• Always extinguish cigarettes, candles, incense and oil burners before leaving home or going to sleep.
  • Ensure children and animals are a safe distance from candles, incense and oil burners.
  • Only use candles, incense and oil burners on stable non-combustible surfaces.
  • Keep curtains and other combustibles away from open flames at all times.
  • The use of open flames should always be supervised.
  • Keep cigarettes, lighters and matches out of reach of children.
  • Use heavy, high sided ashtrays to prevent them tipping over and always properly extinguish cigarettes.

Laundry Fires

The laundry contains electrical items such as washing machines and dryers and is used to store cleaning products and chemicals. Good housekeeping is essential for a safe laundry.

  • Clean lint filter after each use.
  • Always let clothes dryers complete its cool down cycle before stopping.
  • Keep electrical appliances away from water.

BBQ Fires

  • Only use your BBQ outdoors and maintain a distance of one metre from fences, sheds and walls.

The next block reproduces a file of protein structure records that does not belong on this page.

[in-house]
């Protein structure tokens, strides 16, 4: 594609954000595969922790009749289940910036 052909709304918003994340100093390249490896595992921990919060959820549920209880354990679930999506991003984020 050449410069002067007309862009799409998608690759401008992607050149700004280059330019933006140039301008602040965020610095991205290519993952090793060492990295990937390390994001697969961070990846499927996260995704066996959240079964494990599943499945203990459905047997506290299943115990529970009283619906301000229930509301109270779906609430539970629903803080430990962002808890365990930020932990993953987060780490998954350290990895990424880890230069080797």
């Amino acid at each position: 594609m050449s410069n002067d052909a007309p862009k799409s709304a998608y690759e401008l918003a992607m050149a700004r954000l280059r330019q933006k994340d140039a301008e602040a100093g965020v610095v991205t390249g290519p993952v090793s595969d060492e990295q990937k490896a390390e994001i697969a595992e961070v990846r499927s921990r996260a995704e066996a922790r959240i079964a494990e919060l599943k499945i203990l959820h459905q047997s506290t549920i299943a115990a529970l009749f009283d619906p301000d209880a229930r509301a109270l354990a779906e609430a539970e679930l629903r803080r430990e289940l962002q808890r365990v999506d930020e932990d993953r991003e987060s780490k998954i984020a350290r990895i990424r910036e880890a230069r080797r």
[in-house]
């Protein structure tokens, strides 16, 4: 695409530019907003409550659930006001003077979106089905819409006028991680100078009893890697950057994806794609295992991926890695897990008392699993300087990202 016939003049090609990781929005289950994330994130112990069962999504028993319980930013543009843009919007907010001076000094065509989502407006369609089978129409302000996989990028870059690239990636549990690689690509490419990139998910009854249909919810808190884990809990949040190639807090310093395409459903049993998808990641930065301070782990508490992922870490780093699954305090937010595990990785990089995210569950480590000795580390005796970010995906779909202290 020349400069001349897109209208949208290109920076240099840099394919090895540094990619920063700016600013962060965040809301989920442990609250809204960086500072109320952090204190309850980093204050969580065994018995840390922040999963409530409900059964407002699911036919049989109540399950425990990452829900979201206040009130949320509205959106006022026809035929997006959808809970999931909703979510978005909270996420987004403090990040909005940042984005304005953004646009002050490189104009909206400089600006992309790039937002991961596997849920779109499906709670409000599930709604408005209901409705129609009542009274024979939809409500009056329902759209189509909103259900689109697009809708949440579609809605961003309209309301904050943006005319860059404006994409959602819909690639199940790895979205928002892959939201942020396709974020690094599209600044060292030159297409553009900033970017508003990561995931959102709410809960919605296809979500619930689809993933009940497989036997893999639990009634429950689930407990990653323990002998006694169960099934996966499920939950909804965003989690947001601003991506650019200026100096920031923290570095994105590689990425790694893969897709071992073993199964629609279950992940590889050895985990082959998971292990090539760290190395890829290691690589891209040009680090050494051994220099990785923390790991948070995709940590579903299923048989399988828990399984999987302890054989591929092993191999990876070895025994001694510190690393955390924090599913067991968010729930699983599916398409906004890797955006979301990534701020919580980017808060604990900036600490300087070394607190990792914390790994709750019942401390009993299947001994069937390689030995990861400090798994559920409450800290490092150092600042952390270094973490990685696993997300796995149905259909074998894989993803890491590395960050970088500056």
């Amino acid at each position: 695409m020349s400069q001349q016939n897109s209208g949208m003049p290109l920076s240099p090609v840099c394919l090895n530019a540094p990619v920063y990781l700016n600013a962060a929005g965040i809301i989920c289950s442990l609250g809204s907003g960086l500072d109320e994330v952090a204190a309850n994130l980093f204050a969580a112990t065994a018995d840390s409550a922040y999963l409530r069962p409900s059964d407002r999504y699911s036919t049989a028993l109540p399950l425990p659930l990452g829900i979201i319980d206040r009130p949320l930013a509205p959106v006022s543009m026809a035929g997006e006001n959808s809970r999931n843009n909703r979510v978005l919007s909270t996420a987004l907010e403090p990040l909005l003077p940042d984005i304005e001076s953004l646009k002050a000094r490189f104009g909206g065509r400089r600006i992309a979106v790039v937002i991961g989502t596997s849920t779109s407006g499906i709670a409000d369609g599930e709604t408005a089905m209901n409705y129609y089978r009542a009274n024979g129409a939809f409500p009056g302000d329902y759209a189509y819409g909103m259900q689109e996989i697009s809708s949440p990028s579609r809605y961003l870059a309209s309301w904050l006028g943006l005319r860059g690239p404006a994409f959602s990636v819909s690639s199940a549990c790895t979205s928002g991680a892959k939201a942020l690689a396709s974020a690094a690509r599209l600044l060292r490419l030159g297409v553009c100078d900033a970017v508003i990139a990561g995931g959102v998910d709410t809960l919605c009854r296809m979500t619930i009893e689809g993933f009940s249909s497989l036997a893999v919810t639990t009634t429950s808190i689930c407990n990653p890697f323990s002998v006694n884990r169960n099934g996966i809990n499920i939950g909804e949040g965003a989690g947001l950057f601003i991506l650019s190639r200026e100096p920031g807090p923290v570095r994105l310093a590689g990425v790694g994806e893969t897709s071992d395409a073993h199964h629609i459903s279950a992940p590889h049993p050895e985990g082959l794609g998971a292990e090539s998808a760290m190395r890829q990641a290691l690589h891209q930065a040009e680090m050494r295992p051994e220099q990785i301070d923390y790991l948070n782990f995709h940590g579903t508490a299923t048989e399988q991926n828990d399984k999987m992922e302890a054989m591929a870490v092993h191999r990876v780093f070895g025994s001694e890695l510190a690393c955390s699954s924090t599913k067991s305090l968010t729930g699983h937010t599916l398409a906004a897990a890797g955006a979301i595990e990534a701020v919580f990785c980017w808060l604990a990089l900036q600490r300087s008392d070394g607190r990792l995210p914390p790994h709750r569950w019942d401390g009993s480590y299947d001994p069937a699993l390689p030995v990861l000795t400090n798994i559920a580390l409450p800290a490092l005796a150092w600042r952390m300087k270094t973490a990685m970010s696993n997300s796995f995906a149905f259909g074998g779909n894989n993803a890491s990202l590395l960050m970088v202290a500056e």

• Ensure the gas hose is not perished, connections are tight and not leaking. Check for leaks by spraying connections with a soap solution.
  • Check the gas bottle test date is current.
  • Always supervise children around the BBQ. Drink alcohol in moderation if you’re cooking, to keep yourself and others safe from burns.

Your Home Escape Plan

It is vital you know what to do if a fire occurs. Follow these rules to plan how you would escape a fire your home and practice this with your whole family. Make sure you can get out of your home in an emergency. Remember, you can’t escape if you have deadlocked your door.

  1. Get down low and stay out of the smoke
  2. If it is safe, close doors to slow down the spread of fire and smoke.
  3. Alert other people on your way out
  4. Get out and stay out
  5. Meet at a safe place such as the letterbox outside your home
  6. Call (triple zero) from a mobile phone or a neighbour’s phone. Ask for fire.

For more information, visit the Plan & Prepare section on CFA’s website.